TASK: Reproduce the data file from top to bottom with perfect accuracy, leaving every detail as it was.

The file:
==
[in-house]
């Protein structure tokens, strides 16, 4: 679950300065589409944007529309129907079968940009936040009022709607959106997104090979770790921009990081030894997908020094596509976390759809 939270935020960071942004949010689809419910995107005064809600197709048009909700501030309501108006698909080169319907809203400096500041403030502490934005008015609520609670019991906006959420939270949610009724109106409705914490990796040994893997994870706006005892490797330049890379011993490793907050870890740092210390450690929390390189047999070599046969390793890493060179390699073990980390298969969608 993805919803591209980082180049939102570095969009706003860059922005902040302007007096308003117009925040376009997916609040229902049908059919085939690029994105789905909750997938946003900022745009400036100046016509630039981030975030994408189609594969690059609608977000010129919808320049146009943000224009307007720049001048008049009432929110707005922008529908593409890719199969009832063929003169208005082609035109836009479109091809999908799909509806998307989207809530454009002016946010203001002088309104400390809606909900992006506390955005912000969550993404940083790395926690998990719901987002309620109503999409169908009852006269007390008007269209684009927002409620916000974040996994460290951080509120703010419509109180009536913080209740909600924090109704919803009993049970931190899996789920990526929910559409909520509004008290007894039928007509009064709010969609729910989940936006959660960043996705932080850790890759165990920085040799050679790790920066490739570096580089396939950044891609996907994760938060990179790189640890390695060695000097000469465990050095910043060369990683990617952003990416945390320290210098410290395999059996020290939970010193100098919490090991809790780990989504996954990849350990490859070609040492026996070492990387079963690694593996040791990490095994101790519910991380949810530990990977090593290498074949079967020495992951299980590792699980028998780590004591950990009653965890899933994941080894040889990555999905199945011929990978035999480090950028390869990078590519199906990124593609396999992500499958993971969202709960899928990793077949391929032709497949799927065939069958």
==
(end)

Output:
[in-house]
């Protein structure tokens, strides 16, 4: 679950300065589409944007529309129907079968940009936040009022709607959106997104090979770790921009990081030894997908020094596509976390759809 939270935020960071942004949010689809419910995107005064809600197709048009909700501030309501108006698909080169319907809203400096500041403030502490934005008015609520609670019991906006959420939270949610009724109106409705914490990796040994893997994870706006005892490797330049890379011993490793907050870890740092210390450690929390390189047999070599046969390793890493060179390699073990980390298969969608 993805919803591209980082180049939102570095969009706003860059922005902040302007007096308003117009925040376009997916609040229902049908059919085939690029994105789905909750997938946003900022745009400036100046016509630039981030975030994408189609594969690059609608977000010129919808320049146009943000224009307007720049001048008049009432929110707005922008529908593409890719199969009832063929003169208005082609035109836009479109091809999908799909509806998307989207809530454009002016946010203001002088309104400390809606909900992006506390955005912000969550993404940083790395926690998990719901987002309620109503999409169908009852006269007390008007269209684009927002409620916000974040996994460290951080509120703010419509109180009536913080209740909600924090109704919803009993049970931190899996789920990526929910559409909520509004008290007894039928007509009064709010969609729910989940936006959660960043996705932080850790890759165990920085040799050679790790920066490739570096580089396939950044891609996907994760938060990179790189640890390695060695000097000469465990050095910043060369990683990617952003990416945390320290210098410290395999059996020290939970010193100098919490090991809790780990989504996954990849350990490859070609040492026996070492990387079963690694593996040791990490095994101790519910991380949810530990990977090593290498074949079967020495992951299980590792699980028998780590004591950990009653965890899933994941080894040889990555999905199945011929990978035999480090950028390869990078590519199906990124593609396999992500499958993971969202709960899928990793077949391929032709497949799927065939069958």